Anti-Angiogenesis in Glioblastoma: The Clinical Consequences of Redundancy and Evasion?
Richard Mair and Colin WattsAffiliation:
Cancer Research UK Cambridge Institute, University of Cambridge, Li Ka Shing Centre, Robinson Way, Cambridge, CB2 0RE, UK.
AbstractGlioblastoma Multiforme (GBM) is recognised as one of the most hypervascular human tumors. Various drugs have been developed that target pro-angiogenic factors in an attempt to disrupt the blood supply and thus arrest tumor growth. Clinical studies have largely been in groups of unselected patients and have encompassed both primary and recurrent GBM. Despite initial promise, in both pre-clinical models and preliminary clinical trials, sustained therapeutic benefit in the clinic has yet to be demonstrated. In this review article we present the most up to date clinical trials and aim to elucidate the common mechanisms by which GBM may be escaping these therapies. We also discuss other potential mechanisms of action and possible future indications for anti-angiogenic medication.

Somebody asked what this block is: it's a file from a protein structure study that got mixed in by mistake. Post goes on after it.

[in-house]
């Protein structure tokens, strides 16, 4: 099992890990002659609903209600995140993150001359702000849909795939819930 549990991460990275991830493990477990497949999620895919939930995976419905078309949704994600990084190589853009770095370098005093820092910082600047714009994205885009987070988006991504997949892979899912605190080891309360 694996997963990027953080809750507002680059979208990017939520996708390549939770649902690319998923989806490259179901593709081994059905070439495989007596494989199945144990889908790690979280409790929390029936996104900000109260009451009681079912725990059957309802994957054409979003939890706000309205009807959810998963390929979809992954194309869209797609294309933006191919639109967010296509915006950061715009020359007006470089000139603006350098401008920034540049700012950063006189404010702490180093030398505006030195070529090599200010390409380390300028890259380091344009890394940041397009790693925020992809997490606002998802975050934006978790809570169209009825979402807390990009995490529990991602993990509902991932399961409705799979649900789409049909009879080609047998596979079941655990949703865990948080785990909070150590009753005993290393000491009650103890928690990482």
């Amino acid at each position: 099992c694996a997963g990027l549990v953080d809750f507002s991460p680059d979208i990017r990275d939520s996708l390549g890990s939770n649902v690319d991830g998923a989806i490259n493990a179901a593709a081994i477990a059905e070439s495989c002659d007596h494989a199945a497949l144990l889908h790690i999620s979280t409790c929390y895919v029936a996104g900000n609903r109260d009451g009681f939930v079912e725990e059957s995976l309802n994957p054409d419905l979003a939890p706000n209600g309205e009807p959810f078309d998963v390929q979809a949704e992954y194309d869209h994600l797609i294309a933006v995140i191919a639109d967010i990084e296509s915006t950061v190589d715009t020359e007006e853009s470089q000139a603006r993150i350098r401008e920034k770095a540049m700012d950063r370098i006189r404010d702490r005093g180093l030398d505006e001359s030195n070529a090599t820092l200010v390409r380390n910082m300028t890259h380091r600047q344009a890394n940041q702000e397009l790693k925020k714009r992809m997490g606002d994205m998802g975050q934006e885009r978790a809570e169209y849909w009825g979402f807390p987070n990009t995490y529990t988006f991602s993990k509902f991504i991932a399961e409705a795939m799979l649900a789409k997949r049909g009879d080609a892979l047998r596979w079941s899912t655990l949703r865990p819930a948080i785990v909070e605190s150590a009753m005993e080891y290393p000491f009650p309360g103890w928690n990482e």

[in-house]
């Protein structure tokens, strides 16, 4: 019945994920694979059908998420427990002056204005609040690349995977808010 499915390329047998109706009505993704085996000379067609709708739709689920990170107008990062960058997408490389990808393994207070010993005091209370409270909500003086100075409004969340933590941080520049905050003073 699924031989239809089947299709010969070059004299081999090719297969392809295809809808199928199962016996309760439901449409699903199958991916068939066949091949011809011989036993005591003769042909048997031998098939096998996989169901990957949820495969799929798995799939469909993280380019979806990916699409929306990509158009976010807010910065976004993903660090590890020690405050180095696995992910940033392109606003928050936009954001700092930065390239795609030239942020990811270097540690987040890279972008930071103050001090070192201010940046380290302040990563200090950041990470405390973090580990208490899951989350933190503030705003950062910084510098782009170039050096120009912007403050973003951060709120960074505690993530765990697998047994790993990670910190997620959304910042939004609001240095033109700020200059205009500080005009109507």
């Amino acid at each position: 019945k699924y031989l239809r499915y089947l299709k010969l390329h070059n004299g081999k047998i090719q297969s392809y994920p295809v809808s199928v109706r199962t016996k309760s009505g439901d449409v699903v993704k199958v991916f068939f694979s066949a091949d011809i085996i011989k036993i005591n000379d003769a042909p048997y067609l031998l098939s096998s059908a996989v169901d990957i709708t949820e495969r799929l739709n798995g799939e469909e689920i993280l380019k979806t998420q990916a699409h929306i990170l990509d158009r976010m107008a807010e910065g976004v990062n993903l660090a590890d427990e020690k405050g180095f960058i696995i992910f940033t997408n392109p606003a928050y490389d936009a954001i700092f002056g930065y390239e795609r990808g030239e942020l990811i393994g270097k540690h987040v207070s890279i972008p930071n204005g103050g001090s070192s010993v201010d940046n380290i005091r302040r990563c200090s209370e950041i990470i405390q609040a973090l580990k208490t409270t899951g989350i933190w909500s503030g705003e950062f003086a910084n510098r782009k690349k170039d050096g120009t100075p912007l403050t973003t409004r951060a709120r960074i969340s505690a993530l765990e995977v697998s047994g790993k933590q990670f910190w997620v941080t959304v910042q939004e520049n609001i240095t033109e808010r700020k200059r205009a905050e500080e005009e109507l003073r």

Anti-angiogenesis, antibodies, clinical trials, glioblastoma, small molecule inhibitors, VEGF.
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